With England's new head coach Eddie Jones about to start a four-year contract, we offer some insight into what the RFU, England players and fans should expect
By Rich Freeman
If any of the England players want to know what their new boss is like then they could do a lot worse than contact Toshiaki Hirose. The former Japan captain knows only too well the two sides of Eddie Jones.
Back in 2012 following a game against the French Barbarians, Hirose, as is the Japan way, tried to laugh off a particularly poor performance. Jones’ reaction was caught on video and went viral as he tore into the captain, the team and offered his resignation on the spot. It was a sign that nothing less than perfect is good enough for Jones. He has little time for people not doing their jobs properly.
The two eventually patched things up and when Hirose was no longer assured of a place in the squad, Jones showed the fiercely loyal side of his character by taking the Toshiba player to the Rugby World Cup on the grounds he was an invaluable member of the squad off the field in terms of his leadership role.
That loyalty as well as his recognition of talent will almost certainly see Jones reunite with Steve Borthwick – new employers, Bristol permitting – who was Japan’s forwards coach for the last few years. However, whether the two will be able to do what they did with Japan in terms of the training regime is a different matter.
Jones’ long-time association with Japan meant he knew exactly what needed to be done to get the team ready for a World Cup and the camps were not for the feint-hearted. Up every day at the crack of dawn, the team put in at least three sessions a day, with Jones cracking the whip at every opportunity.
“Only in Japan could that have been done,” said one of the other coaches, while most of the players I talked to admitted they had at some stage harboured thoughts of quitting.
But on that memorable day in September in Brighton, Jones, proved he knew exactly what had to be done – the long term goals being more far important than winning a popularity award.
Jones may have slowed down a little since his stroke in 2013 but he is still a man for whom there are not enough hours in the day when it comes to rugby. When asked this week if he could talk about his new role he responded quickly – as he generally does – and said to call him at 5.30 a.m!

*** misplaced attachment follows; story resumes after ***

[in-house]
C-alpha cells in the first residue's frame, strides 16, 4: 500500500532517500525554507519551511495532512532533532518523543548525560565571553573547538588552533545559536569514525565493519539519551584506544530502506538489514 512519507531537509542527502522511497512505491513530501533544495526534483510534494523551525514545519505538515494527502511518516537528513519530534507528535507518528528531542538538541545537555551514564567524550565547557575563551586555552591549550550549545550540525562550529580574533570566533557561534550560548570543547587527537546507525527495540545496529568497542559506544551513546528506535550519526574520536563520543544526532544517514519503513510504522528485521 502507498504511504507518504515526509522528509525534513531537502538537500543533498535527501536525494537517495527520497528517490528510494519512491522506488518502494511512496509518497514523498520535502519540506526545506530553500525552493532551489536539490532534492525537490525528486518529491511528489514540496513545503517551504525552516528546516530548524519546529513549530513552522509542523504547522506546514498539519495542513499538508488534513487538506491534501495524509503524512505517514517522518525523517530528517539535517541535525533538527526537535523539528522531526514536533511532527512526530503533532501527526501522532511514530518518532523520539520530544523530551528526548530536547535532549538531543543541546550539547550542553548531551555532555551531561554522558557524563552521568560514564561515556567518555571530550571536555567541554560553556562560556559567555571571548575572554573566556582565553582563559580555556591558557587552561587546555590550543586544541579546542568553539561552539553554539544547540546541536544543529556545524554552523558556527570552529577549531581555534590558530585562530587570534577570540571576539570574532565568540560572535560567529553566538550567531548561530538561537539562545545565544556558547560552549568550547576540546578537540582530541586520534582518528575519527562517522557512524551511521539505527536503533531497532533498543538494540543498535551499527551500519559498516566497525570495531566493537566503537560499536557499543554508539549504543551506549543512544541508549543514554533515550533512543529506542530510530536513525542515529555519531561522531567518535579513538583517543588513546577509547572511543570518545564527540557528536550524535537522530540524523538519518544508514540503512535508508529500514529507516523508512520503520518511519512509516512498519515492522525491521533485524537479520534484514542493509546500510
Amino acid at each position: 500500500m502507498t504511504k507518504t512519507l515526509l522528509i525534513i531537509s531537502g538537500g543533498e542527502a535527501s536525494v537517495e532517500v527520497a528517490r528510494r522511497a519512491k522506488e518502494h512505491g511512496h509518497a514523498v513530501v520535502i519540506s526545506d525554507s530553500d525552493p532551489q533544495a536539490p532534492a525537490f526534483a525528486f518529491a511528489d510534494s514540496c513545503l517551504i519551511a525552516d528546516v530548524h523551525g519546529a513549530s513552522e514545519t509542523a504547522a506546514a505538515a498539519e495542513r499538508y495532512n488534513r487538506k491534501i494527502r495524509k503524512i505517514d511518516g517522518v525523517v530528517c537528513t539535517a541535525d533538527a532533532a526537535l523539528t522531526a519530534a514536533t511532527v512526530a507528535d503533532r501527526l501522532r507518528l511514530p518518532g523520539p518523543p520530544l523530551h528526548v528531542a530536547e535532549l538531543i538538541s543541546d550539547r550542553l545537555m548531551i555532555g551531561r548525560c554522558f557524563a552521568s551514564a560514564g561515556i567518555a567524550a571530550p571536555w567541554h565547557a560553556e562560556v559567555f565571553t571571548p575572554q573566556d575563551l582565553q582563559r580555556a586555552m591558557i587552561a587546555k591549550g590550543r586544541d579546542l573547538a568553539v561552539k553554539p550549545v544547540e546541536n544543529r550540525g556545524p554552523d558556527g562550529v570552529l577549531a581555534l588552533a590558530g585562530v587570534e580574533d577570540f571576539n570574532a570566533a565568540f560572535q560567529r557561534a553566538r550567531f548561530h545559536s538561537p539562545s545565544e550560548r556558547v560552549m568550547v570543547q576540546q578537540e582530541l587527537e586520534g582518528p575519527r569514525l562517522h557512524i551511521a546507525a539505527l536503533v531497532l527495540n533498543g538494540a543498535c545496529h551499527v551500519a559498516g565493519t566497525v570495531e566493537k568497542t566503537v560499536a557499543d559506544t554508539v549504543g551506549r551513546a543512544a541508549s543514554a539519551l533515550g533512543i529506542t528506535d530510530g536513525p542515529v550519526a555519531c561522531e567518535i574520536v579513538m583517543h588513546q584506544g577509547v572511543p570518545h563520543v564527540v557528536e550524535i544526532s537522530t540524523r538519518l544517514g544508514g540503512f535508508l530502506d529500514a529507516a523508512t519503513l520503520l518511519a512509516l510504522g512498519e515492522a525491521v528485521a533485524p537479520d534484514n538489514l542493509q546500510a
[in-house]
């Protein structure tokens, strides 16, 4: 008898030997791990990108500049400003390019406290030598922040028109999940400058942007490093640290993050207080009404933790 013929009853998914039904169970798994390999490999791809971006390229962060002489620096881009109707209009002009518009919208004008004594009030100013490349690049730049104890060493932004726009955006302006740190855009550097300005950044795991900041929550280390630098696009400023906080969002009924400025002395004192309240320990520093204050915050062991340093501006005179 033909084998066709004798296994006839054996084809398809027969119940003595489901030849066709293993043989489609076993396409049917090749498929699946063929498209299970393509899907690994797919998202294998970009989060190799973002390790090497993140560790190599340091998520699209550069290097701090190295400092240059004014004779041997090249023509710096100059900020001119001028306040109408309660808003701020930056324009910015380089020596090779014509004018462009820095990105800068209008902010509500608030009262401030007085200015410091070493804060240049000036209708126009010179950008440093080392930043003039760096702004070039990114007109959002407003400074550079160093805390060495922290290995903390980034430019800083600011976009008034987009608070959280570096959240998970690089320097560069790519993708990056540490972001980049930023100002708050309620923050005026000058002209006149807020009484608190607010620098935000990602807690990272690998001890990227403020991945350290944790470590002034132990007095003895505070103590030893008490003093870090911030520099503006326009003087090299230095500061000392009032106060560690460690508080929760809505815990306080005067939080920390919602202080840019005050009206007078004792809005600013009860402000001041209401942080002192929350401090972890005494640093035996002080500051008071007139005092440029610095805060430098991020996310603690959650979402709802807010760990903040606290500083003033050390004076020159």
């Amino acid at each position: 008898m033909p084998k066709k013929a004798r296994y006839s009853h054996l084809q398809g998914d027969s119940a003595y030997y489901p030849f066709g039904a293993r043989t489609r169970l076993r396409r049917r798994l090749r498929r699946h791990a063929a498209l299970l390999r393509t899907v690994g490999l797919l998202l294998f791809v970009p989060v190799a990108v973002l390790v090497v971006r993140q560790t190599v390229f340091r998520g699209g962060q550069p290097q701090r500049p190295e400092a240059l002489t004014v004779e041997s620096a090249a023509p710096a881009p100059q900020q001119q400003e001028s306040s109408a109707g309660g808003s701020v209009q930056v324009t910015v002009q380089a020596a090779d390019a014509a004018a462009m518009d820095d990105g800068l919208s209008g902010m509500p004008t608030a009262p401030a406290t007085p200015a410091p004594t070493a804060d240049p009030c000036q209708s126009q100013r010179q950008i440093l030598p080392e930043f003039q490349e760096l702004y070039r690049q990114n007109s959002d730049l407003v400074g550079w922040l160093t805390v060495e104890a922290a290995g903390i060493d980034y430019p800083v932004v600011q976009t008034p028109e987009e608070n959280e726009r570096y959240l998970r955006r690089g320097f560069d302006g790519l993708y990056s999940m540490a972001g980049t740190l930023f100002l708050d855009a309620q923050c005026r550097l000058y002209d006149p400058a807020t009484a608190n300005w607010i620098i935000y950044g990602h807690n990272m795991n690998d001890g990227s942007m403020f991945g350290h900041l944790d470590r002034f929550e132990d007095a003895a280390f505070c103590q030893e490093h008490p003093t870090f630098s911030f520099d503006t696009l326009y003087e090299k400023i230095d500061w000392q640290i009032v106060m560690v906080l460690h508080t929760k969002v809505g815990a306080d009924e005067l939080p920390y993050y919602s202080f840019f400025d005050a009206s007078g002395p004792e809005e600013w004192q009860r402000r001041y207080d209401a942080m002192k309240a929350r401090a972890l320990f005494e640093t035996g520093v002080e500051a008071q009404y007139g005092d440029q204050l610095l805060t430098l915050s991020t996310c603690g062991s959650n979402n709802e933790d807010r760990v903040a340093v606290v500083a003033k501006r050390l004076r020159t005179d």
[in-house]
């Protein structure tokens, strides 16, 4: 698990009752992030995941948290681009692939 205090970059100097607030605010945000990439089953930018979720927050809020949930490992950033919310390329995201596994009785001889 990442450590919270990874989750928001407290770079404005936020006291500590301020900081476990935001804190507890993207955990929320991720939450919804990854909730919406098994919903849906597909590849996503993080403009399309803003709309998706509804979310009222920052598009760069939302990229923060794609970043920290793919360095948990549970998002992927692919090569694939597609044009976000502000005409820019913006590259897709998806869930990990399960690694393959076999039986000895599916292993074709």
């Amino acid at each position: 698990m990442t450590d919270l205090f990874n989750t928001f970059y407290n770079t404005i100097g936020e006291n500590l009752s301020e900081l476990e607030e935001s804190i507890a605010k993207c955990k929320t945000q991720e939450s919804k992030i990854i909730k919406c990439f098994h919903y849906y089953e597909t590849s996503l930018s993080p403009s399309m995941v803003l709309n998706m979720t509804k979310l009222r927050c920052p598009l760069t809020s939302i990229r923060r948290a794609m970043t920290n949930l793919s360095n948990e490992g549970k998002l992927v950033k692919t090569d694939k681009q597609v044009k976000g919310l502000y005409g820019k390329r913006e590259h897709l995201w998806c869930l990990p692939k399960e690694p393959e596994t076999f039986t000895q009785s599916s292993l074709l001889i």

As with his players he doesn’t suffer fools gladly when it comes to the media and there were a few journalists in Japan who would regularly have their questions torn apart or who would get nothing more than one-word answers.
While in intensive care he was particularly upset when one foreign journalist, who had never watched the Brave Blossoms play in person and proffered that the Japan team hadn’t improved and they were just canon fodder for the top teams.
Despite having his computer taken away by hospital staff, Jones wrote his response on three pieces of paper, photographed them on his mobile phone and sent it to the UK where Japan were on tour so they could be edited for his column.
His general relationship with the press was positive and his press conferences were generally good humoured affairs, though his interpreter would often struggle with the cricket references peppered in.
During the World Cup, Jones’ pressers were one of the must-attend events to attend and it will be interesting to see how long the relaxed nature lasts under the intense media scrutiny he will surely now be under.
One characteristic that should prevail through all of this is Jones’ straight talking. He isn’t afraid to upset the status quo or the establishment if he thinks they are getting in the way of the success of the team he is in charge of. The RFU, the England players and rugby fans are in for a fun ride.
I’ll be watching with interest…